From a Content Management perspective, the concept of document capture has been one of “on ramping.” Capture was a pre-processing step where you could scan documents, extract key index fields, and ingest the documents and data. However in the past few years, capture has advanced to the stage where it can be an integral component of a Content Management strategy.
Capture is more than just a transaction-based technology. We’re entering a time when the cumulative effect of document based transactions means more than simply automating or accelerating individual processes: there is an enormous amount of intelligence that can be harvested from the unstructured content and the cadence of transactions that documents represent. This means data gleaned from documents can be used for more than simply finding the document again when needed: this information resource can be used for business analytics and decision making.
Document capture is now morphing into a third stage of maturity. Initially, documents were scanned to archive, meaning the primary purpose was to digitize documents as a record in case they were needed for future reference. For the past decade an emphasis has been placed on scanning to process, capturing documents earlier in their lifecycle (using distributed scanners at the point of origin) and performing workflow processes with the document in an electronic format. The added benefits are reduced paper handling, faster business process throughput, and fewer errors (digital workflows can be programmed to identify missing and inaccurate information, automating rejection and correction re-routing.)
The latest incarnation of document capture is scanning to insight. In this model, you achieve the collective benefits of archiving and process automation, but now you add the ability to analyze all of the information formerly trapped in a non-structured format. Instead of capturing a few indexing fields to either identify the document or perform a transaction, advanced capture can be used to extract relevance and meaning from all of the text contained in a document set. Moreover, the actually history and cadence of transactional documents (how & when they are submitted; actions performed upon them; approvals and database lookups) can be ingested by Content Management solutions for further analysis.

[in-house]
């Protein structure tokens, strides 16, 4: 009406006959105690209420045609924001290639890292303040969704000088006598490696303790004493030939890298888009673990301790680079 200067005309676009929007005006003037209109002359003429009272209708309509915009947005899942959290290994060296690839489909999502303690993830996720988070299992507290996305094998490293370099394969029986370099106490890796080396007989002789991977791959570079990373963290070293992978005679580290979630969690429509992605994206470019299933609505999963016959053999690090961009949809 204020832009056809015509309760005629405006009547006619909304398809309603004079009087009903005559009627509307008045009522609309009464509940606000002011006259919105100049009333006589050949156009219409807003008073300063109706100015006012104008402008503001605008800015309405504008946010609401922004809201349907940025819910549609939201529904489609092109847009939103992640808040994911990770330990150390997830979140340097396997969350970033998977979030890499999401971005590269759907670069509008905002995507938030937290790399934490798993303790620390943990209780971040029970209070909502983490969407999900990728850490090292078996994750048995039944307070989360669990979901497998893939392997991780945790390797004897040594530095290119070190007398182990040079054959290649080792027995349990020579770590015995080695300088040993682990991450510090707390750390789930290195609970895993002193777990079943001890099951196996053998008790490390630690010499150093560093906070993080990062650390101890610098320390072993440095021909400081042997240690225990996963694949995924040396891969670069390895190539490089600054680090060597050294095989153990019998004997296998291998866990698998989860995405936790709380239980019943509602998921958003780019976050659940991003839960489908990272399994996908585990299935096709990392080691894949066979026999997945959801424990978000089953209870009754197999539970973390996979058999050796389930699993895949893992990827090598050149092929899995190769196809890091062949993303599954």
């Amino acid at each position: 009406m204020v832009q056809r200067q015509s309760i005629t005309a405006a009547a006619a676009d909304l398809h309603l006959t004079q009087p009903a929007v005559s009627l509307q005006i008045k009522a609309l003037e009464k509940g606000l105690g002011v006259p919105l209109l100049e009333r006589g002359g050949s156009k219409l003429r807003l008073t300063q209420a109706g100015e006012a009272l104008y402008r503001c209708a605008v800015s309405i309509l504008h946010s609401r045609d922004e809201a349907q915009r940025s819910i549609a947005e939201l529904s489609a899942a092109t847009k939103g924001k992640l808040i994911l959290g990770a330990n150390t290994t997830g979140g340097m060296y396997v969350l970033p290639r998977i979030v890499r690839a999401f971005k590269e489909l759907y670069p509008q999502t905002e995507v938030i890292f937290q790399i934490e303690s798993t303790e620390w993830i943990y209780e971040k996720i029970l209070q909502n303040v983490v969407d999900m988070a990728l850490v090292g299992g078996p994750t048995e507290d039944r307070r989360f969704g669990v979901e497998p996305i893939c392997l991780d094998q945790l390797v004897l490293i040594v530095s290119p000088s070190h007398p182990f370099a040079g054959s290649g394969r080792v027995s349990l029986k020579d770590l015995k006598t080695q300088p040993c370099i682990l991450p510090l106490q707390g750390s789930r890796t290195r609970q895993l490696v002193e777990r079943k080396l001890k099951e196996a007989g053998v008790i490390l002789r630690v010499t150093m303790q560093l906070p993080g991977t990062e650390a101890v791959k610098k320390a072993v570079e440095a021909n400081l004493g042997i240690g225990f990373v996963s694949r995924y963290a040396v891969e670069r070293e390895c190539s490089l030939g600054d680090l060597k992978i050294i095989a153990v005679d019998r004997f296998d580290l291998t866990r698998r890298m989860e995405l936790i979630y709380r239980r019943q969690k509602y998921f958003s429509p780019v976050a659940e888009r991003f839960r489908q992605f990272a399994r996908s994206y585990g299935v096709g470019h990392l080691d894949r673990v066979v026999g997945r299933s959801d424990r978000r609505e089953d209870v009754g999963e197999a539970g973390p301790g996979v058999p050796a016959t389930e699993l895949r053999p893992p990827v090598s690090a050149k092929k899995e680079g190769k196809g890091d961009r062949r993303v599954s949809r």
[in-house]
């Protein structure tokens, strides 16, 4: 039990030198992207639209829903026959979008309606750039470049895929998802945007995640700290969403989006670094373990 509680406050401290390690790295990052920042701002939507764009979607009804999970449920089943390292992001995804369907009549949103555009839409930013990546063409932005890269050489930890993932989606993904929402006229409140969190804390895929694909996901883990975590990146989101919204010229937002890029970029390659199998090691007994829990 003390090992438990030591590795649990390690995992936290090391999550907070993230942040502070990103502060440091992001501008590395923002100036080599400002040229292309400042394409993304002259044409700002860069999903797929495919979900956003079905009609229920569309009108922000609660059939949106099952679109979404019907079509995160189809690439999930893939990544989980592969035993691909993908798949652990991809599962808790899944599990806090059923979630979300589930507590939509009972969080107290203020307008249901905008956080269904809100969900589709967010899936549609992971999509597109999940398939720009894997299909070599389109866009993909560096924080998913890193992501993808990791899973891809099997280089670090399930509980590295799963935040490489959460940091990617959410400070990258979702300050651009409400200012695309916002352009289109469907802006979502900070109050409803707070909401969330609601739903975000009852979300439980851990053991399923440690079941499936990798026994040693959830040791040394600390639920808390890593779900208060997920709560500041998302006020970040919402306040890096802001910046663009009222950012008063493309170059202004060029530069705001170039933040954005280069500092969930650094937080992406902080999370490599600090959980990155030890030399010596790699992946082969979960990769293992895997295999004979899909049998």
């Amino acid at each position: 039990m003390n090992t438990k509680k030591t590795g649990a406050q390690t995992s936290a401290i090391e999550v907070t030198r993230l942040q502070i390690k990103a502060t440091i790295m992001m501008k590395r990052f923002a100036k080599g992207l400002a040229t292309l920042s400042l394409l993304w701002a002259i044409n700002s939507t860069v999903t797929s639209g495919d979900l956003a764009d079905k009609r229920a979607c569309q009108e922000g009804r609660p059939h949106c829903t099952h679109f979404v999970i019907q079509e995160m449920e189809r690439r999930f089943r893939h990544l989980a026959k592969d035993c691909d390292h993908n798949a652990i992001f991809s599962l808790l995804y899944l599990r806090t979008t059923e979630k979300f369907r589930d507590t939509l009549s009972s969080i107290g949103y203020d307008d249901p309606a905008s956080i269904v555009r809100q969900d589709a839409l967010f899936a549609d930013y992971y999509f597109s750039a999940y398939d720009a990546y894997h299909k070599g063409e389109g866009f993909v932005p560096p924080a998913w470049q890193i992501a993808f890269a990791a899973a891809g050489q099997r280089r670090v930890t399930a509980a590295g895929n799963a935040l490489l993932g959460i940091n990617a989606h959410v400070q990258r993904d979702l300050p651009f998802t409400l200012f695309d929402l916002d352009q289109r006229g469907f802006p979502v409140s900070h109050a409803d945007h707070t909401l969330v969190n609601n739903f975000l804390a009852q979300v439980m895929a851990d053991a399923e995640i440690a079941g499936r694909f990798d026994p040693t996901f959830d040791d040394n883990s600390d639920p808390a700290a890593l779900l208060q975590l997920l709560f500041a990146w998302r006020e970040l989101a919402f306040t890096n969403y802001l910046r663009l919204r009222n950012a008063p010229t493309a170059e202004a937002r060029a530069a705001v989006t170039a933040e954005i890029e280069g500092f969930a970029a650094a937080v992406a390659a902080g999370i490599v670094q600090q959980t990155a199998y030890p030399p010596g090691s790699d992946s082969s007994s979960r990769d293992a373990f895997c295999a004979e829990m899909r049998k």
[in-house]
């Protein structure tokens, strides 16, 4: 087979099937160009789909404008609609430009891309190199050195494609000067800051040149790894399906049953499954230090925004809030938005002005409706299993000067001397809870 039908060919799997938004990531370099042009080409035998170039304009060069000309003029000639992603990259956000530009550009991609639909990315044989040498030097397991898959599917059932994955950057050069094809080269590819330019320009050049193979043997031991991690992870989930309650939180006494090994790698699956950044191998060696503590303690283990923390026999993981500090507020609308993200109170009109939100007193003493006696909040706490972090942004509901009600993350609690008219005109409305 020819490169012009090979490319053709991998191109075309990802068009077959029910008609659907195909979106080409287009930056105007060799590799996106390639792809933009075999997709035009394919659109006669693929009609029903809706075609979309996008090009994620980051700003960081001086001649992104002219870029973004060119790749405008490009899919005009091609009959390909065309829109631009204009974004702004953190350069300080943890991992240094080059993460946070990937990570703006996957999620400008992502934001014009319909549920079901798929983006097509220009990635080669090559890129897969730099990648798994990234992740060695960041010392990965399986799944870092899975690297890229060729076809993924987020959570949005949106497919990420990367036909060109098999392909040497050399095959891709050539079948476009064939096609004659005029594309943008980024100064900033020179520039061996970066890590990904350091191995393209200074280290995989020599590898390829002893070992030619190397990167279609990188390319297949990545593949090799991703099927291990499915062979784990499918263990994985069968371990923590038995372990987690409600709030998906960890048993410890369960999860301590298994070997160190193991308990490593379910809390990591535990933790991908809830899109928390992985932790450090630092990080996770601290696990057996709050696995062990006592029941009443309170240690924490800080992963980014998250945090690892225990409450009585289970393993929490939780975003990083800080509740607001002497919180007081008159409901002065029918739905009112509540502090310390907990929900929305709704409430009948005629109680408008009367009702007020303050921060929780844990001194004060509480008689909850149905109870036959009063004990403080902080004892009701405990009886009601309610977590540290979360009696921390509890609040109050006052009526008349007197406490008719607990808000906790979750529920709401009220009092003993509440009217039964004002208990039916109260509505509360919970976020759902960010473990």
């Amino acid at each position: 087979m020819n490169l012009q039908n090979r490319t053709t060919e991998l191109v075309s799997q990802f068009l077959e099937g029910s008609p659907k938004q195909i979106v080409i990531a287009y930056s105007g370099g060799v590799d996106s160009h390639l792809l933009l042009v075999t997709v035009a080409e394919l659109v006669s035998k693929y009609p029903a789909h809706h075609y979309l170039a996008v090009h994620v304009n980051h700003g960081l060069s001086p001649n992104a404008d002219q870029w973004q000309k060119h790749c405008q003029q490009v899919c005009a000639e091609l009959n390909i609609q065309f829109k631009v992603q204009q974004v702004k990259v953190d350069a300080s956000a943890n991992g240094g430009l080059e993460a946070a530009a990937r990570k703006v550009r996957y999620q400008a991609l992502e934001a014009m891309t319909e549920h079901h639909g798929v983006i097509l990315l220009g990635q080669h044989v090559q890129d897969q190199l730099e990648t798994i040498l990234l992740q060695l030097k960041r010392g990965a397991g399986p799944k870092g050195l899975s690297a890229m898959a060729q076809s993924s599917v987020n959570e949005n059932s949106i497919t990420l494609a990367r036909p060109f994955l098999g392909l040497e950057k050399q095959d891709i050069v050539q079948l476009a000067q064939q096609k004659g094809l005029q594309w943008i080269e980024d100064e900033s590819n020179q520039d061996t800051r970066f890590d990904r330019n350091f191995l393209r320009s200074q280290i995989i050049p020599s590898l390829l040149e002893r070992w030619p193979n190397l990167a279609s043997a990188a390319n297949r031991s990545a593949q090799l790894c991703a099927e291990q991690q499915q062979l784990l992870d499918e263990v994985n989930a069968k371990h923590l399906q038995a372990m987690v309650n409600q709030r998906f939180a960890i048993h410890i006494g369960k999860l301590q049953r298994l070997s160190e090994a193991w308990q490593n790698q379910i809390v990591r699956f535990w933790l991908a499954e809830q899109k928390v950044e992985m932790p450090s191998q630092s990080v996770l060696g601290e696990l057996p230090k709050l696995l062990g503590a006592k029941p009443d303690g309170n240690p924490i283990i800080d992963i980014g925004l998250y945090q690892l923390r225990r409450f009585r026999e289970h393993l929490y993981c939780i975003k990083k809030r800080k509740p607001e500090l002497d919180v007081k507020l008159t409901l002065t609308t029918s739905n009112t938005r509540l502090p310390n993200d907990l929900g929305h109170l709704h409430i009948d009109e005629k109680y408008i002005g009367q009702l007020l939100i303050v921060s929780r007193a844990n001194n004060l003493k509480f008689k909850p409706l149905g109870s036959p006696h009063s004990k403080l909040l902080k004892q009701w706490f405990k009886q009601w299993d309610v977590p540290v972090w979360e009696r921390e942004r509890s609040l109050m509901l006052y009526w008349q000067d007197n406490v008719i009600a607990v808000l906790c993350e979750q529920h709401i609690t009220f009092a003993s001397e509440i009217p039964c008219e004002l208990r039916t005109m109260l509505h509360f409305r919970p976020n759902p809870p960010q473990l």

We are finding that more and more large organizations are looking at advanced capture technologies as a key component of content management. In fact, many of Ephesoft’s larger implementations have the document classification and data extraction functionalities imbedded in the organizations Content Management platform. For these companies, capture is not merely a front end attachment for a content repository, documents are ingested throughout workflow processes, reflecting the fact that not all needed and available documents are created or available at the inception of a business process.
For example, with a mortgage approval process, a loan originator may obtain a credit application, w-2, and tax records from the potential borrow to kick off the process. Later on appraisals, property inspections, good faith estimates and similar supporting documents are often required. Rather than wait for all corresponding documentation to be collected and batch captured, a lender can bring documents into an already active workflow. The added benefit is that by capturing all of the information contained in these documents (either at the point the document is introduced into the content management system, or later on after the workflow is complete) the organization has a wealth of additional data to use for decision making, including potential customer/prospect marketing, portfolio health analysis, investment decisions, compliance and fraud detection.
It seems to be an accepted standard that less than 20% of corporate information is in a structured format. Even less (a 2012 IDC study estimates less than 0.5%) of available information is subject to analysis. By integrating advanced capture technology with content management, companies can dramatically increase the available pool of data—and in many cases data only available to them, representing valuable intellectual property—for improving process cycle times and making better business decisions.